According to the Via Institute on Character, character strengths are different from your other personal strengths (your unique skills, talents, interests, and resources) because they reflect the "real" you — who you are at your core.
The study of strengths started in the early 2000s, to scientifically study the positive traits in human beings. Out of these hundreds of articles and research across many cultures came a groundbreaking strengths test or the VIA Character Strengths Survey. This test measures 24 character strengths in individuals, which, in turn, allows an individual to dive into who they really "are" at their core. This information can unlock not only your potential but your progress toward bliss or happiness.
"If you want to feel good, do good," is the slogan for Action for Happiness. They talk about how people not only get an endorphin-rich boost from helping others, but people that see that act of kindness and receive the act of kindness get the same physical, emotional, and mental benefits. Isn't that interesting?
Connecting to others is a way to feel good about yourself. It enables us to be more open to receiving help and builds self-efficacy and a stronger community.
To love thyself with compassion, being free of our self-criticism and self-judgment, is a difficult undertaking for most of us. According to (Barnard & Curry, 2011) and Neff (2003) in a paper on "the importance of happiness and psychological wellbeing," self-compassion is a state of mind with three main elements:
In this paper, they also talk about how being compassionate with ourselves allows growth, acceptance, understanding, and comfort in our own lives and can lead the way to a more resilient and happier life. Not that we won't still have to deal with tough situations and tragedies in our lives, but we will reassure ourselves that these things are a shared humanity. This gives us the tools to find clarity, value, and balance when facing any hardship.
In an online article put out by Positive Psychology (September of 2014) about letting go, Suzanne Gerber talks about how "the ego never wants to surrender; it wants to be right." and to hold on to things, but how the heart is different. The article goes on to say, "how people typically get to surrender is that they realize that something isn't working in their lives and that they need to find a new approach." Once that overwhelming feeling is in play, the only way toward peace is to release it or to "let go." When one can do this, it begins movement toward bliss or happiness and away from the negative struggles of ego or the "being right/this is the way I do things/I can't change" mindset.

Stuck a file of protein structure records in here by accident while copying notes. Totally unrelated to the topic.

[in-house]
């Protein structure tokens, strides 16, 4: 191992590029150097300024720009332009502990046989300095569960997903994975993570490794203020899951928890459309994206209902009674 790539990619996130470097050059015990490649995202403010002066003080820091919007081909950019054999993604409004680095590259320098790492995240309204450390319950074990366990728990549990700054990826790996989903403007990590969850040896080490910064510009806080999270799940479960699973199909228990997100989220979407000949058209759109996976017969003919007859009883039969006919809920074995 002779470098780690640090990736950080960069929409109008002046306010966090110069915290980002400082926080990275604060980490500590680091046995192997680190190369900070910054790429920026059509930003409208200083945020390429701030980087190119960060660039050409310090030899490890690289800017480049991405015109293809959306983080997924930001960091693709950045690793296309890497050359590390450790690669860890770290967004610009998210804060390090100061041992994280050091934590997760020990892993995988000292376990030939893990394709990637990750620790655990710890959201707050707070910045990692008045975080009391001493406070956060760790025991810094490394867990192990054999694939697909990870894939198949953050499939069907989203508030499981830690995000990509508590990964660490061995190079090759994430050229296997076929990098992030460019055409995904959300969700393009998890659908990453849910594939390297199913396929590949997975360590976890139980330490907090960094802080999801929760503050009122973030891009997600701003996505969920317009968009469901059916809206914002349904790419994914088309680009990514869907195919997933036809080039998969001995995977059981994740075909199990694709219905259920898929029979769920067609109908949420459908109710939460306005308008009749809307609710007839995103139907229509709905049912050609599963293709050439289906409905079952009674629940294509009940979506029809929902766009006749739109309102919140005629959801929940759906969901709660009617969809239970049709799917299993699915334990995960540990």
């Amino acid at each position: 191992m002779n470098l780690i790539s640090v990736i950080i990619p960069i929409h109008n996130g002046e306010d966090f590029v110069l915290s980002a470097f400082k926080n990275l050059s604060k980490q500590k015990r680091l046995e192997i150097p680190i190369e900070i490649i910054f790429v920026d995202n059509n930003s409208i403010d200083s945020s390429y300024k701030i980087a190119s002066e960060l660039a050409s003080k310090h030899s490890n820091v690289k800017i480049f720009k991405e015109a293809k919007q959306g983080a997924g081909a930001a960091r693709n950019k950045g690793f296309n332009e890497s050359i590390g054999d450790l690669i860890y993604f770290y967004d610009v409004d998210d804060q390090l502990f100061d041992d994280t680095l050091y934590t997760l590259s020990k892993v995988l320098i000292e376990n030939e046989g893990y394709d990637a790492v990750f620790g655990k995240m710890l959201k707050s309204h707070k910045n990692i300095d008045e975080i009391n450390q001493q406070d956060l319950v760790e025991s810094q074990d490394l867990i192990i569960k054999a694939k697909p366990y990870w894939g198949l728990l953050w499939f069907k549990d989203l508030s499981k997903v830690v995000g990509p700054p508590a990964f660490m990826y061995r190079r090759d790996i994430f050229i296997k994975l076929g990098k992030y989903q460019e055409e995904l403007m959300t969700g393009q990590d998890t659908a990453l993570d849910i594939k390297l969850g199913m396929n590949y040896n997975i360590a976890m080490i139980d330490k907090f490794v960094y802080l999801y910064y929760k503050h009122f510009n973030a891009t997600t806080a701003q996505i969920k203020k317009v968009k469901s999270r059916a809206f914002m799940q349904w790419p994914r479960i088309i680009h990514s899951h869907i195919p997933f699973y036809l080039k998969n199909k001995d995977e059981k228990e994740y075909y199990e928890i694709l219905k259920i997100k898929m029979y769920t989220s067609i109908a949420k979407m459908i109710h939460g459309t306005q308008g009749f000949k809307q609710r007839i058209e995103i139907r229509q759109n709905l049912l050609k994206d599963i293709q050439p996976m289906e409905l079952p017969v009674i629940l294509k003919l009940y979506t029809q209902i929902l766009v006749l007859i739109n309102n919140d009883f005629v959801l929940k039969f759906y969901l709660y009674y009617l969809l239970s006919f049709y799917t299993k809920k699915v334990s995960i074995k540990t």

When we lean into discomfort and come out on the other side, there can be a great feeling of accomplishment, relief, and a higher sense of confidence. When living with a sense of purpose again, we gain a calm and confidence about ourselves.
I think about the beginning of the COVID-19 pandemic and how uncomfortable and unsure we all felt. At the beginning of this horrible crisis, trying to move through it was likely a learning, grieving, and "leaning-in" process. Some of us may have come to the perspective of gratitude for the simple things and relationships that we may have taken for granted previously. "Leaning in" was not necessarily a choice but may have benefited our planet, relationships, and ourselves (in the way of appreciation).
You'll know that you're in a state of bliss when you experience one or more of the following (says Psychology Today):
The quest for happiness means committing yourself to dig in and discovering what truly makes you happy or blissful; being willing to try something new (without judgment or the harsh critic inside you); and practicing this new way of thinking, being, and doing. Stay the course and all this will help lead you to your happiness!
Remember that you are unique and have many capabilities, dreams, and gifts to lead you in your own unique direction. So, good luck on your expedition and adventures my friends!
Positive Psychology article, The positive effects of nature on your mental wellbeing. By Madhuleena Roy Chowdhury, BA, 6-5-2020. https://positivepsychology.com/positive-effects-of-nature/
(Online) article in Home Psychology, Happiness Is Not Doing What You Want, It's Loving What You Do (June 10, 2016) https://exploringyourmind.com/happiness-not-want-loving/
WebMD medical reference reviewed by Smitha Bhandari, MD on February 18, 2020. https://www.webmd.com/depression/guide/exercise-depression#1
Online article, New York Times, author Tara Parker-Pope, September 2019.https://www.nytimes.com/guides/well/how-to-be-happy
Online site, Action for Happiness: https://www.actionforhappiness.org/10-keys-to-happier-living/do-things-for-others/details#:~:text=Helping%20others%20is%20not%20only,our%20time%2C%20ideas%20and%20energy.
Online site for the Today show (2020), article How to be Happy. https://www.today.com/health/how-be-happy-8-ways-find-more-bliss-t109346
5 Daily Tips for Happiness, Bliss and Positivity in Life, by Katherine Hurst (2020). https://www.thelawofattraction.com/5-tips-for-happiness-and-bliss/